Singer-songwriter Megan Wren didn’t actually start writing her own songs until December — it was just the next step in her music career.
Wren has always been deeply immersed in music. During elementary and middle school in Loveland, Ohio, she sang in choir. At age 11, she picked up the guitar and taught herself to play. Her parents, neither of them musicians, witnessed her passion for the instrument and signed her up for lessons at Buddy Roger’s Music in nearby Cincinnati.
“When your kid attaches to something, (the parents) support it,” Wren said.
If You Go
What: Megan Wren and Emma Schultz
When: 8 p.m., Saturday
Where: Donkey Coffee & Espresso, 17 ½ W. Washington St.
Now, Wren, a sophomore studying music production and audio engineering, is taking her acoustic music to the next level. Alongside fellow OU student Emma Schultz, Wren will perform at Donkey Coffee & Espresso, 17 ½ W. Washington St., on Saturday evening.
Wren said she had no real reason for starting to write her own music. She said it just felt right.
“It’s really starting to take shape now,” she said.
Wren previously only played acoustic covers of her influences — classic rock icons like The Beatles and Queen and folk favorites like Ryan Adams and Nikki Lane — but she now blends her own songs with others’.
The Beatles especially impacted Wren, who grew up listening to the “Fab Four” as a child.
“They’re kind of addicting, the more you learn about them,” Wren said of the band.
Wren has covered a variety of The Beatles’ music, ranging from the tranquil “Let It Be” to the exuberant “Yellow Submarine,” but no song has made as much impact as “Imagine,” released in 1971 by former Beatle John Lennon. Wren said when she first began to perform “Imagine” in high school, audience members would thank her after the show for playing it.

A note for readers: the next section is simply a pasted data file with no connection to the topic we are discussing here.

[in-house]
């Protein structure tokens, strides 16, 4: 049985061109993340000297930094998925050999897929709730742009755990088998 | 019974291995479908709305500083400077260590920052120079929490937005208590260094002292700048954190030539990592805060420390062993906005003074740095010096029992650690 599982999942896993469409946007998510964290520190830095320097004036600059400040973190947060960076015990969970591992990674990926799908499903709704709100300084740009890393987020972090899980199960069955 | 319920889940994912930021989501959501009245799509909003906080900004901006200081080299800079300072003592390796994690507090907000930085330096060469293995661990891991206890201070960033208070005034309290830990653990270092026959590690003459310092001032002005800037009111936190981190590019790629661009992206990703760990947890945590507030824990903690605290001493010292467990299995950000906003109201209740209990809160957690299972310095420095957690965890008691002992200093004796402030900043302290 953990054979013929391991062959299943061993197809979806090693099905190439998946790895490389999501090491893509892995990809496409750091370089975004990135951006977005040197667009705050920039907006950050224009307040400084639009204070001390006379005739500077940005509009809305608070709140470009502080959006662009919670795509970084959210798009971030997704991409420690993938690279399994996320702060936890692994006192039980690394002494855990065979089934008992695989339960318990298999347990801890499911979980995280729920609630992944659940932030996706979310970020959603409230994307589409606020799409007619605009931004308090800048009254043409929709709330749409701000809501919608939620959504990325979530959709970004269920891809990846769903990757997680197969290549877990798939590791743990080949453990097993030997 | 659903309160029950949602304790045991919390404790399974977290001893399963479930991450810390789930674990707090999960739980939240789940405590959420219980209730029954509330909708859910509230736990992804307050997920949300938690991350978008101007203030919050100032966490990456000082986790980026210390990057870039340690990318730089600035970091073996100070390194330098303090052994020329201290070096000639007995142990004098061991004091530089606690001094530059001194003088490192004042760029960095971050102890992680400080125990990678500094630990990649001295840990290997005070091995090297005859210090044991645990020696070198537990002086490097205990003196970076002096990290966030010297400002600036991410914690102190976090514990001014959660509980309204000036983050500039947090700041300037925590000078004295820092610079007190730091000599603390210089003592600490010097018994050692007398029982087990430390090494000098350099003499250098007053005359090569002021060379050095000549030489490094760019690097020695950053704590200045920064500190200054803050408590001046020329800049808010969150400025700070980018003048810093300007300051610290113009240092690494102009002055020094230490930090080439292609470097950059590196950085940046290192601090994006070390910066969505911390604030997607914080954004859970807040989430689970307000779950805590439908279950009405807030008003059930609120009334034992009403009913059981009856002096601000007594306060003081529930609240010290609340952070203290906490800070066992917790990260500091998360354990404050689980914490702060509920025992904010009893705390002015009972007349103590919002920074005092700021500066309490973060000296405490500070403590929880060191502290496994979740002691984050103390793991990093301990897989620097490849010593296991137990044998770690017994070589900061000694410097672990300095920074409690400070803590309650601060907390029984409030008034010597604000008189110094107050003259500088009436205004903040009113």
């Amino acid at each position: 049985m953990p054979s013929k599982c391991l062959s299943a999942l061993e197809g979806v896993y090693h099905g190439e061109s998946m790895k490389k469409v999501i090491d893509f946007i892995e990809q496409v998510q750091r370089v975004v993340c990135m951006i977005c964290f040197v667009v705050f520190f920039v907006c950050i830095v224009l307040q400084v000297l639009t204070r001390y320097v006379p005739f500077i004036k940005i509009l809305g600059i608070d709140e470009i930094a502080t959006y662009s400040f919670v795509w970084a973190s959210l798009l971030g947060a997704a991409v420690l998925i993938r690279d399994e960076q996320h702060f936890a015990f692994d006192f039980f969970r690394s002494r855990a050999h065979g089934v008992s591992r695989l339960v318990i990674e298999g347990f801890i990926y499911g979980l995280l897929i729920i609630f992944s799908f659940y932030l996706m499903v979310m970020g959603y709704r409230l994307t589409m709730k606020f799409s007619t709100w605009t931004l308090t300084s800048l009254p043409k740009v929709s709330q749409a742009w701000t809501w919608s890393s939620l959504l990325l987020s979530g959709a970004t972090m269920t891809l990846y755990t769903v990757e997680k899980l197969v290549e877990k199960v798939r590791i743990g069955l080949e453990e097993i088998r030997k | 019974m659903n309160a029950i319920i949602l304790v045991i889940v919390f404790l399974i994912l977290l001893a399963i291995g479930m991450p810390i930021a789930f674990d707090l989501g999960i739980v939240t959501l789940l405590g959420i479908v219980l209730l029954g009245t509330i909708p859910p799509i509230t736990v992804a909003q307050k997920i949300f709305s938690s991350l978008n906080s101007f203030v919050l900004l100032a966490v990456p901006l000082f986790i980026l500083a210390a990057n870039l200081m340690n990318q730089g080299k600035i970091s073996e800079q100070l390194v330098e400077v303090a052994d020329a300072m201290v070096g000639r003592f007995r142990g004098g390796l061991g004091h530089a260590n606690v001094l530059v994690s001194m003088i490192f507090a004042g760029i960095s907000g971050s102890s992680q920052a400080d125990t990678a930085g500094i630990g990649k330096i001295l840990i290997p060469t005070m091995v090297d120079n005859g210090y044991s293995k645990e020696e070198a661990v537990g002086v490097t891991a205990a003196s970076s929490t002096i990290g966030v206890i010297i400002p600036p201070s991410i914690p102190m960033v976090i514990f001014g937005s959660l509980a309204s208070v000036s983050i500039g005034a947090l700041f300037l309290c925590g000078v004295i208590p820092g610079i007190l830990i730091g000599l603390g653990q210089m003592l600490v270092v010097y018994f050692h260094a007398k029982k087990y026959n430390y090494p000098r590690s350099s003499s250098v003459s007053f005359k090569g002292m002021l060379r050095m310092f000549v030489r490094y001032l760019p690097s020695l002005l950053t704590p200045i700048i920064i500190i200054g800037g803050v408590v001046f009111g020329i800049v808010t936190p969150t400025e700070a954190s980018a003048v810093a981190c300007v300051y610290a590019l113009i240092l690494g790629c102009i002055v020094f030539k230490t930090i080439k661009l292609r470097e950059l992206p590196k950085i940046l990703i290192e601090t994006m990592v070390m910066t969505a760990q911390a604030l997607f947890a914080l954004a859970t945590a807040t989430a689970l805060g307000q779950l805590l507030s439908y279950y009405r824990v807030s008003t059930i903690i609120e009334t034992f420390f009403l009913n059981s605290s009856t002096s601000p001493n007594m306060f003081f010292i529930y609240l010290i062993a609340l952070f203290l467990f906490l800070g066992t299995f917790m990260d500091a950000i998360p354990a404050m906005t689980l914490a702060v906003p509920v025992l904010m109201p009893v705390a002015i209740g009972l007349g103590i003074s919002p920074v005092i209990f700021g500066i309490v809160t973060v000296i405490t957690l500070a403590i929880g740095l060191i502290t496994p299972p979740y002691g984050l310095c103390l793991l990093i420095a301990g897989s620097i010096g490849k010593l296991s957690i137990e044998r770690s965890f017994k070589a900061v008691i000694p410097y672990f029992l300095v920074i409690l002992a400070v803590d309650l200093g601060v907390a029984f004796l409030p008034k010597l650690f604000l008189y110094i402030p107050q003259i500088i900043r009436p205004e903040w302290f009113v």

“That song has meant so much to people,” Wren said.
Wren and Schultz, a sophomore studying media and social change, both grew up in the Cincinnati area, but the two did not meet until just before their freshman year at Ohio University. The two women were in a group message together with other students from the School of Media Arts & Studies and eventually met in classes that year.
Saturday will not be the first time the two acoustic singers perform on the same bill — the pair performed together over the summer at SharonFest in Sharonville.
“She’s a really cool person and a great musician, and it’s really great to play with her,” Schultz said about Wren.
Schultz only recently began performing above the amateur level. Saturday’s show will be her second performance in Athens — her first was at an open mic night.
Like Wren, Schultz’s music focuses on acoustic guitar and is heavily influenced by folk.
“I guess you could say ‘singer-songwriter,’ but I don’t really like that term,” she said regarding her music.
Schultz is only starting out and is just beginning to write her own songs, though she covers everything from the Avett Brothers to PWR BTTM. Her next step is writing more music.
Wren isn’t sure what her next step is, though she is aiming to release an extended play before she graduates.
“If I can make a career from music … that would be the best,” she said.
Wren said she feels all musicians want a career, though.
“Everybody wants to be a musician, everybody wants to tour,” she said.
Still, Wren played more shows last year than ever, and she doesn’t plan on stopping soon.
“If it keeps going, no complaints,” she said.